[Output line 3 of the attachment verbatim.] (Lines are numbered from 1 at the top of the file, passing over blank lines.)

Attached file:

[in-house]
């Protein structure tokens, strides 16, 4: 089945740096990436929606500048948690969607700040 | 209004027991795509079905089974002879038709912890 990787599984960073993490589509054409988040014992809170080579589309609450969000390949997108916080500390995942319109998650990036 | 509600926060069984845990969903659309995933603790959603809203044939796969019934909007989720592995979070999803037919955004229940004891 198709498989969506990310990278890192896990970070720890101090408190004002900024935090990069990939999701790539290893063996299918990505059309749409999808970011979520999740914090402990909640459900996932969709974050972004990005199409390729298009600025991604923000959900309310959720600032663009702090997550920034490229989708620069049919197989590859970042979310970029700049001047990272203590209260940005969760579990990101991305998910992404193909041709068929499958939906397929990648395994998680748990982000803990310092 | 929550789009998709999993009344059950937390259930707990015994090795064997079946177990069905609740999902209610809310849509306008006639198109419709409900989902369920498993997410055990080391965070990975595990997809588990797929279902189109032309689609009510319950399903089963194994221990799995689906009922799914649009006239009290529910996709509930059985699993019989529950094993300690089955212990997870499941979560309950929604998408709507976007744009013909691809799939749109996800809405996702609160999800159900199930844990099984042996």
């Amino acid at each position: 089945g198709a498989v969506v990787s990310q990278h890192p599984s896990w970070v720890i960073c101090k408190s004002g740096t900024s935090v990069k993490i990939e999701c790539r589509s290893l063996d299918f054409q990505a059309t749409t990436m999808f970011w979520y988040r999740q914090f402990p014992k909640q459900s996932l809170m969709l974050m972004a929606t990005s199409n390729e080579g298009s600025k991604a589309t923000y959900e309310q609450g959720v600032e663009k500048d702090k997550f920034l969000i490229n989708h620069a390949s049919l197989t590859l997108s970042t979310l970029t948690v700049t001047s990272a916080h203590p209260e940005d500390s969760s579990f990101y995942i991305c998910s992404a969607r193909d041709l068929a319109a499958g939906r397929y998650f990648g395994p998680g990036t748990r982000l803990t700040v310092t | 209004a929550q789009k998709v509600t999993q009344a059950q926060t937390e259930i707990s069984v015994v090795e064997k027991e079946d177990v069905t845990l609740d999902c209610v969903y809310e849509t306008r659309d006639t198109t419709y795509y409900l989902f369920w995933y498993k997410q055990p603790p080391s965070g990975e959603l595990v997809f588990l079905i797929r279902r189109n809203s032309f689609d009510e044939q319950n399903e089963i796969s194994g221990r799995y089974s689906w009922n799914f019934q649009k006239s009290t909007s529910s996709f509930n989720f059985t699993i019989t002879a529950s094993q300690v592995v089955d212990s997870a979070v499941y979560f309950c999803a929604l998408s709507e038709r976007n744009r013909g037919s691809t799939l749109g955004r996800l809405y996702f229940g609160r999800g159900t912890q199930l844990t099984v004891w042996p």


């Amino acid at each position: 089945g198709a498989v969506v990787s990310q990278h890192p599984s896990w970070v720890i960073c101090k408190s004002g740096t900024s935090v990069k993490i990939e999701c790539r589509s290893l063996d299918f054409q990505a059309t749409t990436m999808f970011w979520y988040r999740q914090f402990p014992k909640q459900s996932l809170m969709l974050m972004a929606t990005s199409n390729e080579g298009s600025k991604a589309t923000y959900e309310q609450g959720v600032e663009k500048d702090k997550f920034l969000i490229n989708h620069a390949s049919l197989t590859l997108s970042t979310l970029t948690v700049t001047s990272a916080h203590p209260e940005d500390s969760s579990f990101y995942i991305c998910s992404a969607r193909d041709l068929a319109a499958g939906r397929y998650f990648g395994p998680g990036t748990r982000l803990t700040v310092t | 209004a929550q789009k998709v509600t999993q009344a059950q926060t937390e259930i707990s069984v015994v090795e064997k027991e079946d177990v069905t845990l609740d999902c209610v969903y809310e849509t306008r659309d006639t198109t419709y795509y409900l989902f369920w995933y498993k997410q055990p603790p080391s965070g990975e959603l595990v997809f588990l079905i797929r279902r189109n809203s032309f689609d009510e044939q319950n399903e089963i796969s194994g221990r799995y089974s689906w009922n799914f019934q649009k006239s009290t909007s529910s996709f509930n989720f059985t699993i019989t002879a529950s094993q300690v592995v089955d212990s997870a979070v499941y979560f309950c999803a929604l998408s709507e038709r976007n744009r013909g037919s691809t799939l749109g955004r996800l809405y996702f229940g609160r999800g159900t912890q199930l844990t099984v004891w042996p």